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Exclusive: Director Kim Jee-Woon Talks The Last Stand

Source:   Silas Lesnick
January 18, 2013


Now in theaters, Lionsgate's The Last Stand marks the triumphant return of Arnold Schwarzenegger as a leading action hero. What's more, it marks the first English-language film from rapidly rising Korean director Kim Jee-Woon. Kim, who has directed films like A Tale of Two Sisters, I Saw the Devil and made headlines with his 2008 Western, The Good, the Bad, the Weird. The biggest South Korean production ever, the film is also the country's second-highest grossing release of all time.

Stepping behind the camera for The Last Stand meant that Kim, who doesn't speak any English, was directing an international cast, many of whom were acting in a second language.

ComingSoon.net sat down with Kim (and a translator) to talk about working with Schwarzenegger, directing through acting, his first foray into American filmmaking and what he's got planned for the future. You can check out his thoughts below and, if you missed them, watch our video interviews with the cast of by clicking here.

CS: There are distinct similarities between "The Last Stand" and "The Good, the Bad, the Weird." Was that a factor in drawing you to this project?
Kim Jee-Woon:
That's not why I decided to work on "The Last Stand," but I think that that might be why the producers came to me. I think Lorenzo [di Bonaventura] had seen "The Good, the Bad, the Weird" and decided that I would be perfect. There's a big difference between the two films, though. "The Good, the Bad, the Weird" is about individuals fulfilling their desires and just going the distance to fulfill that desire. Of course, "The Last Stand" has a villain who is traveling to the border to fulfill his own desires, but it's more about the main character. The Sheriff putting a stop to this villain and defending his town. "The Last Stand" is more about protecting something. About protecting a value. It's about putting a stop to a villain who is trying to selfishly fulfill his own desire.

CS: When the project came your way, was Arnold Schwarzenegger already attached?
Kim:
Arnold saw a bunch of my films and he decided to choose "The Last Stand" as his comeback. I heard rumors that Arnold wanted to be in this film, but I didn't know that he was so enthusiastic about it. When I came over to the states, I met him in person and we talked. I realized that Arnold and my idea about the project coincided and that's what made me want to make it.

CS: Because Arnold is sort of his own sub-genre, I'm curious to know if "The Last Stand" is something you could imagine having made without him in the lead.
Kim:
To answer your question with a question, "Isn't it because of Arnold that we have this film, 'The Last Stand'?" I think that, if not for Arnold, we wouldn't have this film. One thing I like to do is mold the film depending on the character and the actor. What Arnold brought to "The Last Stand" is an intelligent Sheriff with added humor. That's something that Arnold brought to "The Last Stand."

CS: A number of the cast members have explained that there wasn't a language barrier with you directing, because you like to act out the scenes for them. What was your favorite role to act?
Kim:
(Laughs) Well, I spent the most time acting with Arnold, but I loved working with all the characters, because each has their own unique color. I really enjoyed acting our Luis Guzman and Johnny Knoxville's scenes. That was just so much fun. Zach Gilford, Jaimie Alexander and Genesis Rodriguez were actors that I wasn't really aware of before I came to the United States and I had a blast working with them and discovering how great they are.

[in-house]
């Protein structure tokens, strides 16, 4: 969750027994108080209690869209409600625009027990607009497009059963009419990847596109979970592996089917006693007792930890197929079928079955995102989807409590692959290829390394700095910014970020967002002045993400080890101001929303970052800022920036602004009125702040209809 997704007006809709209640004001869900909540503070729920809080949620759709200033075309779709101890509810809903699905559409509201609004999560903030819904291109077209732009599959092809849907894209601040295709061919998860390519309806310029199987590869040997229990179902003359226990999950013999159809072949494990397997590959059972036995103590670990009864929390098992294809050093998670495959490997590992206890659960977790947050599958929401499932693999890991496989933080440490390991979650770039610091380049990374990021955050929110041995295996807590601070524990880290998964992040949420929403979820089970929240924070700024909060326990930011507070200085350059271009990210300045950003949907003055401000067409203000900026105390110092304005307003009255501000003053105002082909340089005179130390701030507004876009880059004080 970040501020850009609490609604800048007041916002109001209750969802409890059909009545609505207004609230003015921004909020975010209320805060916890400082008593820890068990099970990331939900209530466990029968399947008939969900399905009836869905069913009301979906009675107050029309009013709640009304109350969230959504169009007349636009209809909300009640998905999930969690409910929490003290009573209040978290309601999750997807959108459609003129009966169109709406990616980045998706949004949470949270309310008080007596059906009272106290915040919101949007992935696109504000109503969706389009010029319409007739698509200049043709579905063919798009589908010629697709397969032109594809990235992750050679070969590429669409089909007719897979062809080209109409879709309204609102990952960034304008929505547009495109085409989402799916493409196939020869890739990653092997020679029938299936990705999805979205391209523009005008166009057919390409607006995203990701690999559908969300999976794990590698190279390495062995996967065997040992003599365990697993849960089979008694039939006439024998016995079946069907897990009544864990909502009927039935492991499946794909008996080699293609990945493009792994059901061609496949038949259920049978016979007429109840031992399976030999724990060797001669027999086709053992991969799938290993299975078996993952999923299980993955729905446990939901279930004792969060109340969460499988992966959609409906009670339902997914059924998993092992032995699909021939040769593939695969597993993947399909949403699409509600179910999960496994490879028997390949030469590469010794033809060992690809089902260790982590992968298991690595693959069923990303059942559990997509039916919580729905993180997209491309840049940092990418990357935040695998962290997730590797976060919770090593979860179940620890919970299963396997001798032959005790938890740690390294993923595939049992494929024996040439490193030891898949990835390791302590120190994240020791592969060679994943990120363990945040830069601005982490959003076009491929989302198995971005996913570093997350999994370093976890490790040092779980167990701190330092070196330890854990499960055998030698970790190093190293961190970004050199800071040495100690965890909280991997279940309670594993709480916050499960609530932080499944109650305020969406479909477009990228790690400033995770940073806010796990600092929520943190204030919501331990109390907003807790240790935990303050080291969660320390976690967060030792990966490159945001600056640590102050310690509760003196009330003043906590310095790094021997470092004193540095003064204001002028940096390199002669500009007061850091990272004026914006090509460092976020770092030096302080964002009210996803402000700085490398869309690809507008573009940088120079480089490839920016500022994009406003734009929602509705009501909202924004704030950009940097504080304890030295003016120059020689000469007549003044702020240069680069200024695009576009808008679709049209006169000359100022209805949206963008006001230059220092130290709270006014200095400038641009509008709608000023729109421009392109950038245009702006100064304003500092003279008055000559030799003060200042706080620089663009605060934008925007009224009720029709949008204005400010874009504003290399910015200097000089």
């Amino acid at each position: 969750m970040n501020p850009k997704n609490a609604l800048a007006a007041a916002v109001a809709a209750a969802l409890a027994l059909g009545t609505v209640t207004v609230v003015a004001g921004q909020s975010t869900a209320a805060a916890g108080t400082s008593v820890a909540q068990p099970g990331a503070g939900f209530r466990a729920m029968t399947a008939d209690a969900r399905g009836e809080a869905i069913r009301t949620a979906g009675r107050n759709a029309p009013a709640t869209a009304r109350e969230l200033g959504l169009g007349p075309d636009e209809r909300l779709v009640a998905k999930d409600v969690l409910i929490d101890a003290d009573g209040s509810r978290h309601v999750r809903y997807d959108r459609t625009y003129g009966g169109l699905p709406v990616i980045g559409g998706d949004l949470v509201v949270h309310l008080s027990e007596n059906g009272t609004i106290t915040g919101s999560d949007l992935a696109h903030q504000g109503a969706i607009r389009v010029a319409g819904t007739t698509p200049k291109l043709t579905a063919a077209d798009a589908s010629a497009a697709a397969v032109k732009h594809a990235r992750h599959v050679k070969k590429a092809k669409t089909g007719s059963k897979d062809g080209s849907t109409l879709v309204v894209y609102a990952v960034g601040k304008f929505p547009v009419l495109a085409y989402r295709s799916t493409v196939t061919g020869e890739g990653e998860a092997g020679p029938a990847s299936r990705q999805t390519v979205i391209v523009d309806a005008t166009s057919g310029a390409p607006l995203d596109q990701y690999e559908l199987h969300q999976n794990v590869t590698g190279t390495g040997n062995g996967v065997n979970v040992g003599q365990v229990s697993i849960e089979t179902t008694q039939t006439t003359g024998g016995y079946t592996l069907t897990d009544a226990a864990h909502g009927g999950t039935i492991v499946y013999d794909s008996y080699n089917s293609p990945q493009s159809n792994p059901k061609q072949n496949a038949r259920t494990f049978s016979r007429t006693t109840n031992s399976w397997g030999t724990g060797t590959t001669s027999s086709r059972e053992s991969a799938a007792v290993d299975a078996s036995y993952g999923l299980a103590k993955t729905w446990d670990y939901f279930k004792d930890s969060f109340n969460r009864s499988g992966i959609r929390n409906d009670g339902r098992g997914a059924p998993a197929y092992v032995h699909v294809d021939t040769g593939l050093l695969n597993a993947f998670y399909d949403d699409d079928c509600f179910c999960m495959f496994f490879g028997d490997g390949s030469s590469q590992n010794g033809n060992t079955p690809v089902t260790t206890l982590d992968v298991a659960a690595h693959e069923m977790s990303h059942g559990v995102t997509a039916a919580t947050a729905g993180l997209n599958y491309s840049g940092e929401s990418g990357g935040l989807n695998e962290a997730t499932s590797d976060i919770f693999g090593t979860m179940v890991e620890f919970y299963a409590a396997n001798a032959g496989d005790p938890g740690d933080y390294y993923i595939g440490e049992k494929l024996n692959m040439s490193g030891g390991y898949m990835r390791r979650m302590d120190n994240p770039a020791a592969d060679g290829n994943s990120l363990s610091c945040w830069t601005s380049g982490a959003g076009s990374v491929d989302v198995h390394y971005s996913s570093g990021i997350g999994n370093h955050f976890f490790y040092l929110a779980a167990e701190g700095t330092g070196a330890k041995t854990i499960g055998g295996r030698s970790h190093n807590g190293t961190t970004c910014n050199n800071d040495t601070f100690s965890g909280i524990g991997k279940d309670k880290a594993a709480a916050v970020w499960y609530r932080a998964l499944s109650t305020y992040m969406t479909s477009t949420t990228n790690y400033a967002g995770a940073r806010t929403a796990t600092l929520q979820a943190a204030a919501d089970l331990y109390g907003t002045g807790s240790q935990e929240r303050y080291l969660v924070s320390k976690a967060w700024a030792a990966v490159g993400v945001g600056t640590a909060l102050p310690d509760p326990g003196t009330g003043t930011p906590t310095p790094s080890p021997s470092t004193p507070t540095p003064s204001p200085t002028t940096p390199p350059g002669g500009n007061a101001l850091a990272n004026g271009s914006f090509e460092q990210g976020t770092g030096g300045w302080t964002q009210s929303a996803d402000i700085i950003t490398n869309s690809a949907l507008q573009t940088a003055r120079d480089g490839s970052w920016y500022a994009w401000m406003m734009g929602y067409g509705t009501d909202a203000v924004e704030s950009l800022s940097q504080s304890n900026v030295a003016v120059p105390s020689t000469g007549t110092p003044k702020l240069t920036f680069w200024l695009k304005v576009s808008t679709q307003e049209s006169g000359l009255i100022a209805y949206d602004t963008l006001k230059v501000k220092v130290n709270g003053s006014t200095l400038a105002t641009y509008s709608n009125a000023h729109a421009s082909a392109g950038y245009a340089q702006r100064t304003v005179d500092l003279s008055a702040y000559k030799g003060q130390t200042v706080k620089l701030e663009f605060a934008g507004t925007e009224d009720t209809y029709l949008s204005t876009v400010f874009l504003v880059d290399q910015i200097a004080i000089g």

CS: Language aside, what's the biggest difference moving to an American film set?
Kim:
The biggest difference is just the system itself. In Korea, the director has the final word. If the director makes a decision, that decision is final. In Hollywood, every decision needs to go through the producer, the studio and sometimes even the main actor. There is a certain procedure that needs to be followed. The assistant director's role is very different, too. In Korea, the assistant director is basically someone who fulfills the director's vision. Here, the AD is basically a regulator and tries to keep things flowing. He or she is concerned primarily with efficiency. The director is lonelier in Hollywood, but I can't say that that's entirely negative. Going through other people and having to convince the studio allows for a movie that appeals to a wider audience. That was perfect for "The Last Stand." One quality that a director needs to acquire in Hollywood is to understand the system and figure out how to work within the system to express one's own ideas. Ang Lee said something very similar. He said that a director in Korea is a king and a director in the United States is a President. While there is a vertical hierarchy in Korea when it comes to filmmaking, here in the United States, a director needs to convince various branches and departments to make certain decisions. I think that phrase appropriately describes the difference.

CS: What's next for you?
Kim:
This year I'll be working on both a short film and a feature-length film in Korea. I'll be back early next year, though, in Hollywood. I'll make further decisions about that project soon.

CS: Are you hoping to strike an ongoing balance between Korea and Hollywood?
Kim:
Yes. Right now I'm working on a short film in Korea and whenever I give direction to my crew they say, "Oh, is that the Hollywood system?" I'm not sure if that's a compliment or if they're making fun of me! (Laughs)

The Last Stand is now in theaters.


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